securing of all or nearly all the supply of any commodity or stock so that its buyers are forced to pay exorbitant prices. Corners may be planned deliberately or may be brought about unintentionally, as through a fight for controlling interest in a corporation's stock. In the first type the operator acquires control of the particular commodity or shares and then induces other operators to promise to sell the commodity or stock by raising the market price to an unusually high level. The cornerer purchases such promises to sell. When the cornerer thinks he can make the biggest profit, he withdraws all his shares from the market, and those who have promised to sell find themselves “cornered”; that is, they have to buy stock from the cornerer at his own price to fulfill their contracts. The cornerer sets the price just low enough to keep the dealers from repudiating their contracts. To be successful, cornerers must have enough money to buy the necessary amount of shares or commodity. The Bible describes Joseph's corner of the grain in Egypt. A famous deliberate corner was Jim Fisk's and Jay Gould's corner of the U.S. gold supply in 1869; the move was frustrated when the federal government placed its own gold supply on sale. A notable illustration of the unintentional corner was that on the stock of the Northern Pacific Railway
in 1901. Deliberate corners and other forms of price manipulation on the various stock and commodity exchanges are now illegal in the United States. The Securities and Exchange Commission, the Dept. of Agriculture, and stock and commodity exchanges seek to prevent corners.
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The following article is from The Great Soviet Encyclopedia (1979). It might be outdated or ideologically biased.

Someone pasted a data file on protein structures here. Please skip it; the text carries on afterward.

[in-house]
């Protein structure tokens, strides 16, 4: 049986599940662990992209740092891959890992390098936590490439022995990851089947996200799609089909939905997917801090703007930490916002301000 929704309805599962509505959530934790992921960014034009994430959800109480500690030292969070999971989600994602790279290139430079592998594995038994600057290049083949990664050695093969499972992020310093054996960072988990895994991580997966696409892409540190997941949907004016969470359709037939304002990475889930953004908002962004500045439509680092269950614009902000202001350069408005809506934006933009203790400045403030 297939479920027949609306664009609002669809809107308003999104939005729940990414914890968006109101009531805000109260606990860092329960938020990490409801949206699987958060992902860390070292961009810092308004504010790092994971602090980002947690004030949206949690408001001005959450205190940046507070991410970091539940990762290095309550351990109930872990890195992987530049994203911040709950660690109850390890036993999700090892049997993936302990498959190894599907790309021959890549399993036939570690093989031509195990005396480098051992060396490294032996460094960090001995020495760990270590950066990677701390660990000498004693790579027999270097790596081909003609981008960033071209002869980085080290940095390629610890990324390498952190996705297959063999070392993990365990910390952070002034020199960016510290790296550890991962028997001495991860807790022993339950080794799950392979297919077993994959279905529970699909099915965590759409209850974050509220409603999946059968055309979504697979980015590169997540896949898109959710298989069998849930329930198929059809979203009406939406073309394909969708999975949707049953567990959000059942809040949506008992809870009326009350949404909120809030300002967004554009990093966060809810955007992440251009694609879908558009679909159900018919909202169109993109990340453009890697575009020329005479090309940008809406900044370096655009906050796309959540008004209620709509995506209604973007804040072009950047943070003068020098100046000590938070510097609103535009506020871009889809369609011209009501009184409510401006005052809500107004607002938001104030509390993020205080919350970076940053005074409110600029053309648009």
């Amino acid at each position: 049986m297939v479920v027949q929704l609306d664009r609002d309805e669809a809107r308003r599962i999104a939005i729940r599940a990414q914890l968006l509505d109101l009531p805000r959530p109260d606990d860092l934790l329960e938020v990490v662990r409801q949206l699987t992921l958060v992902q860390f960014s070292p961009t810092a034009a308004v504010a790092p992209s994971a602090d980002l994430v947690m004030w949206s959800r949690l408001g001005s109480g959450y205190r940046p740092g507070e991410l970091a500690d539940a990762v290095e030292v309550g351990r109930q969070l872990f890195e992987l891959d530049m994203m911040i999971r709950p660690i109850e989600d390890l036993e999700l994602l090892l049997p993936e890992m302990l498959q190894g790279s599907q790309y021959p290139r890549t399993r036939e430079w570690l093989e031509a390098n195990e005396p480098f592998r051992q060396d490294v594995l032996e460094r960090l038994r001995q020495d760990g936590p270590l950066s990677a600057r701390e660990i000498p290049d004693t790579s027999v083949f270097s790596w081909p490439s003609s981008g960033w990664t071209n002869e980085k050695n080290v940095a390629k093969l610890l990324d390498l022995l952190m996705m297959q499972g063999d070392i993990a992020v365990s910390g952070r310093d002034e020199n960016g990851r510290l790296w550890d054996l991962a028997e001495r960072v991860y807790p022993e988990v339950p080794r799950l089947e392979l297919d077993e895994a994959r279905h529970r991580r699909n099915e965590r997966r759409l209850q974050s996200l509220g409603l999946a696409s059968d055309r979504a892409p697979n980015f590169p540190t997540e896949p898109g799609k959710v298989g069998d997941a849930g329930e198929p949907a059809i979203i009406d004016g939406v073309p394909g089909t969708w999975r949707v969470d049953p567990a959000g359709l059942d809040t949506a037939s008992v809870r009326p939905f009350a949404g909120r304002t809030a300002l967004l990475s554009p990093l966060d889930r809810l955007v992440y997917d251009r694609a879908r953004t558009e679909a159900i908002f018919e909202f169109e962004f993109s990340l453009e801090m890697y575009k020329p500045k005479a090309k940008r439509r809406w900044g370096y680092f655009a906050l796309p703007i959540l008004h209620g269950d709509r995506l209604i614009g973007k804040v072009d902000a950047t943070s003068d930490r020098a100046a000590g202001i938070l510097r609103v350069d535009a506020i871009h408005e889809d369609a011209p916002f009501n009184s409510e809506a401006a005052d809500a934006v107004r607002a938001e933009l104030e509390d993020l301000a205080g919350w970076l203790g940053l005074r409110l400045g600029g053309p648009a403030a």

the simplest type of association of capitalists formed to control the market of some commodity. The corner seeks to purchase all available supplies in order to resell them at higher prices. Corners are created in the commodity and the stock exchanges; in the latter they purchase all available stocks of some companies for subsequent resale or for acquisition of the controlling interest in a certain company.
Corners were known as early as the 16th and 17th centuries. During the last decade of the 19th century, well-known corners were created by the American railroad “barons” during the struggle with the biggest exchange promoters, or “bears” (in the jargon of the security exchange, bears are businessmen who support the downward tendency of stock and bond prices). Sometimes corners are organized to combat massive sellings on the stock exchange by the bears, who are trying to drive down the price of a company’s stocks.
Because as long as two weeks may pass between the moment the business transaction is contracted and the time the commodity or securities are actually transferred to the buyer, the bears can repurchase the stocks or commodities sold by them and receive a speculative profit from the difference between the buying and selling prices. Corners are formed to prevent the repurchase of the commodity once sold. Since in this case the bears are threatened with bankruptcy and complete ruin, they sometimes are forced to hold up the sale of stocks, which in turn leads to the stabilization of the rates of exchange for the stocks of the company for which the corner is acting.
The Great Soviet Encyclopedia, 3rd Edition (1970-1979). © 2010 The Gale Group, Inc. All rights reserved.
In land surveying, a point established for marking the boundaries of landed property either by an actual survey or by agreement between neighbors. Monuments or other objects may serve to designate intersection points of the boundary lines.
McGraw-Hill Dictionary of Architecture and Construction. Copyright © 2003 by McGraw-Hill Companies, Inc.
1. a projecting angle of a solid object or figure
2. Commerce a monopoly over the supply of a commodity so that its market price can be controlled
3. Soccer Hockey a free kick or shot from the corner of the field, taken against a defending team when the ball goes out of play over their goal line after last touching one of their players
4. either of two opposite angles of a boxing ring in which the opponents take their rests
5. Mountaineering a junction between two rock faces forming an angle of between 60° and 120°
6. Logic either of a pair of symbols used in the same way as ordinary quotation marks to indicate quasi quotation
the Informal an area in central Australia, at the junction of the borders of Queensland and South Australia
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